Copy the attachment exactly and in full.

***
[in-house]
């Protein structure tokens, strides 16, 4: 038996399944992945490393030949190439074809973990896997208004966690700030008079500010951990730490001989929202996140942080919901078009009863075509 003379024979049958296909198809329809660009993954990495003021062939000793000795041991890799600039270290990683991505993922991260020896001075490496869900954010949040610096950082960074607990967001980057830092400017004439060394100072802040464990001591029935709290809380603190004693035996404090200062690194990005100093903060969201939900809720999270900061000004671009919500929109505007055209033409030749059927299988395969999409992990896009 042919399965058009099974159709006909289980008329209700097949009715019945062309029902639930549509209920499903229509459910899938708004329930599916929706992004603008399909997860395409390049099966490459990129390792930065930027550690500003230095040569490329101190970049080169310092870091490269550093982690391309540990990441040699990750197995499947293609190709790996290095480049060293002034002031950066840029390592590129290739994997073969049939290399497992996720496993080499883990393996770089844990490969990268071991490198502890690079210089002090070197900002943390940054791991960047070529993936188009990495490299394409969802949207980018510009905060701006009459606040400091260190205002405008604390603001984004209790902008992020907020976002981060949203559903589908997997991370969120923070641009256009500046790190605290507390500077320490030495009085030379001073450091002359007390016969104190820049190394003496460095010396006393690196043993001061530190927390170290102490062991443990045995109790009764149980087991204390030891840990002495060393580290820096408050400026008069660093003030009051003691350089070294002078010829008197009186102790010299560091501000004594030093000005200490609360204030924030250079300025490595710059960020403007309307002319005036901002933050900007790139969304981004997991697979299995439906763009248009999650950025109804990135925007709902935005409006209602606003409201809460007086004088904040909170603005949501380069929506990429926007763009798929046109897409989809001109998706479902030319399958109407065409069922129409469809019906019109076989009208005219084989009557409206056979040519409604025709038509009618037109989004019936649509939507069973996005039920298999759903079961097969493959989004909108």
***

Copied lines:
[in-house]
């Protein structure tokens, strides 16, 4: 038996399944992945490393030949190439074809973990896997208004966690700030008079500010951990730490001989929202996140942080919901078009009863075509 003379024979049958296909198809329809660009993954990495003021062939000793000795041991890799600039270290990683991505993922991260020896001075490496869900954010949040610096950082960074607990967001980057830092400017004439060394100072802040464990001591029935709290809380603190004693035996404090200062690194990005100093903060969201939900809720999270900061000004671009919500929109505007055209033409030749059927299988395969999409992990896009 042919399965058009099974159709006909289980008329209700097949009715019945062309029902639930549509209920499903229509459910899938708004329930599916929706992004603008399909997860395409390049099966490459990129390792930065930027550690500003230095040569490329101190970049080169310092870091490269550093982690391309540990990441040699990750197995499947293609190709790996290095480049060293002034002031950066840029390592590129290739994997073969049939290399497992996720496993080499883990393996770089844990490969990268071991490198502890690079210089002090070197900002943390940054791991960047070529993936188009990495490299394409969802949207980018510009905060701006009459606040400091260190205002405008604390603001984004209790902008992020907020976002981060949203559903589908997997991370969120923070641009256009500046790190605290507390500077320490030495009085030379001073450091002359007390016969104190820049190394003496460095010396006393690196043993001061530190927390170290102490062991443990045995109790009764149980087991204390030891840990002495060393580290820096408050400026008069660093003030009051003691350089070294002078010829008197009186102790010299560091501000004594030093000005200490609360204030924030250079300025490595710059960020403007309307002319005036901002933050900007790139969304981004997991697979299995439906763009248009999650950025109804990135925007709902935005409006209602606003409201809460007086004088904040909170603005949501380069929506990429926007763009798929046109897409989809001109998706479902030319399958109407065409069922129409469809019906019109076989009208005219084989009557409206056979040519409604025709038509009618037109989004019936649509939507069973996005039920298999759903079961097969493959989004909108």